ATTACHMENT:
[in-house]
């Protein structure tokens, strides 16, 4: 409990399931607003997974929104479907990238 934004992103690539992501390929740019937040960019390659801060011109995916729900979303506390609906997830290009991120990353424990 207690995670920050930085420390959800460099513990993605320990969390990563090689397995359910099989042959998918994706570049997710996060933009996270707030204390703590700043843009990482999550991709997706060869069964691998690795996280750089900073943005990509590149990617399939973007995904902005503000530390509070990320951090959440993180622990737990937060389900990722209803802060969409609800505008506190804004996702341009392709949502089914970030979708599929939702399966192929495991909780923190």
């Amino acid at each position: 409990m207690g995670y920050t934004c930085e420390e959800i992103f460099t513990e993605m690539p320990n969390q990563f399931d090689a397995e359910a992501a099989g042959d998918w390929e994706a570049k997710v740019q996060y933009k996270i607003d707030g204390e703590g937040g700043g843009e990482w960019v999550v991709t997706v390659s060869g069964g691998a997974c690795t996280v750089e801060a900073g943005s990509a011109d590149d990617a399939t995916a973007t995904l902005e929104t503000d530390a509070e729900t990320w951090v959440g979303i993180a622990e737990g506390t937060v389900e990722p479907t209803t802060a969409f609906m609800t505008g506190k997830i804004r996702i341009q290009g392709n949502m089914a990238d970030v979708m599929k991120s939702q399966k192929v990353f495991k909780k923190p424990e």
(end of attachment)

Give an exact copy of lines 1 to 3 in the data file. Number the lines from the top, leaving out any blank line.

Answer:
[in-house]
């Protein structure tokens, strides 16, 4: 409990399931607003997974929104479907990238 934004992103690539992501390929740019937040960019390659801060011109995916729900979303506390609906997830290009991120990353424990 207690995670920050930085420390959800460099513990993605320990969390990563090689397995359910099989042959998918994706570049997710996060933009996270707030204390703590700043843009990482999550991709997706060869069964691998690795996280750089900073943005990509590149990617399939973007995904902005503000530390509070990320951090959440993180622990737990937060389900990722209803802060969409609800505008506190804004996702341009392709949502089914970030979708599929939702399966192929495991909780923190």
């Amino acid at each position: 409990m207690g995670y920050t934004c930085e420390e959800i992103f460099t513990e993605m690539p320990n969390q990563f399931d090689a397995e359910a992501a099989g042959d998918w390929e994706a570049k997710v740019q996060y933009k996270i607003d707030g204390e703590g937040g700043g843009e990482w960019v999550v991709t997706v390659s060869g069964g691998a997974c690795t996280v750089e801060a900073g943005s990509a011109d590149d990617a399939t995916a973007t995904l902005e929104t503000d530390a509070e729900t990320w951090v959440g979303i993180a622990e737990g506390t937060v389900e990722p479907t209803t802060a969409f609906m609800t505008g506190k997830i804004r996702i341009q290009g392709n949502m089914a990238d970030v979708m599929k991120s939702q399966k192929v990353f495991k909780k923190p424990e």